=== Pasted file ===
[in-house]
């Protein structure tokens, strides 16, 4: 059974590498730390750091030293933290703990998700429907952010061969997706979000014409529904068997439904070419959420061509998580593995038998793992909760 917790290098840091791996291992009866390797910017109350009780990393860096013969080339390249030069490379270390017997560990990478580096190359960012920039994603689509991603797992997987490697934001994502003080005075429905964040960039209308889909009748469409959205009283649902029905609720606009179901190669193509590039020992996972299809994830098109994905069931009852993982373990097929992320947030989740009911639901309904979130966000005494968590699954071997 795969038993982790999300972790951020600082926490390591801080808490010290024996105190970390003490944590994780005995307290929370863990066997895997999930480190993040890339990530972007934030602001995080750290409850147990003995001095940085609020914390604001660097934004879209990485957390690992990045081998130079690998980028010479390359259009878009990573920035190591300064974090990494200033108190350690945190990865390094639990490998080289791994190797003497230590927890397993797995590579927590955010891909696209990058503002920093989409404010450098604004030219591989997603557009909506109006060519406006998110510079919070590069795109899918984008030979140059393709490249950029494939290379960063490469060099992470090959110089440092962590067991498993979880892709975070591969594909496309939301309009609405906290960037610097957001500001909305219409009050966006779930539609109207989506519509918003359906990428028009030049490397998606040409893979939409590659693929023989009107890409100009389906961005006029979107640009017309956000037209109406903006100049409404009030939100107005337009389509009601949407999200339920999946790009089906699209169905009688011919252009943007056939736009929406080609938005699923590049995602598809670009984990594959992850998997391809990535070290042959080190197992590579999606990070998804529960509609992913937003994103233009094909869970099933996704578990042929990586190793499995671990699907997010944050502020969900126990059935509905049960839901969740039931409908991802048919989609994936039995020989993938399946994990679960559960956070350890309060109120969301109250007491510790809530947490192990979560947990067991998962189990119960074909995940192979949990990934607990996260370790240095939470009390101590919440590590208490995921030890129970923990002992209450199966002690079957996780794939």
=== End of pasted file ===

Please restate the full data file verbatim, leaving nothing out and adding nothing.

[in-house]
């Protein structure tokens, strides 16, 4: 059974590498730390750091030293933290703990998700429907952010061969997706979000014409529904068997439904070419959420061509998580593995038998793992909760 917790290098840091791996291992009866390797910017109350009780990393860096013969080339390249030069490379270390017997560990990478580096190359960012920039994603689509991603797992997987490697934001994502003080005075429905964040960039209308889909009748469409959205009283649902029905609720606009179901190669193509590039020992996972299809994830098109994905069931009852993982373990097929992320947030989740009911639901309904979130966000005494968590699954071997 795969038993982790999300972790951020600082926490390591801080808490010290024996105190970390003490944590994780005995307290929370863990066997895997999930480190993040890339990530972007934030602001995080750290409850147990003995001095940085609020914390604001660097934004879209990485957390690992990045081998130079690998980028010479390359259009878009990573920035190591300064974090990494200033108190350690945190990865390094639990490998080289791994190797003497230590927890397993797995590579927590955010891909696209990058503002920093989409404010450098604004030219591989997603557009909506109006060519406006998110510079919070590069795109899918984008030979140059393709490249950029494939290379960063490469060099992470090959110089440092962590067991498993979880892709975070591969594909496309939301309009609405906290960037610097957001500001909305219409009050966006779930539609109207989506519509918003359906990428028009030049490397998606040409893979939409590659693929023989009107890409100009389906961005006029979107640009017309956000037209109406903006100049409404009030939100107005337009389509009601949407999200339920999946790009089906699209169905009688011919252009943007056939736009929406080609938005699923590049995602598809670009984990594959992850998997391809990535070290042959080190197992590579999606990070998804529960509609992913937003994103233009094909869970099933996704578990042929990586190793499995671990699907997010944050502020969900126990059935509905049960839901969740039931409908991802048919989609994936039995020989993938399946994990679960559960956070350890309060109120969301109250007491510790809530947490192990979560947990067991998962189990119960074909995940192979949990990934607990996260370790240095939470009390101590919440590590208490995921030890129970923990002992209450199966002690079957996780794939």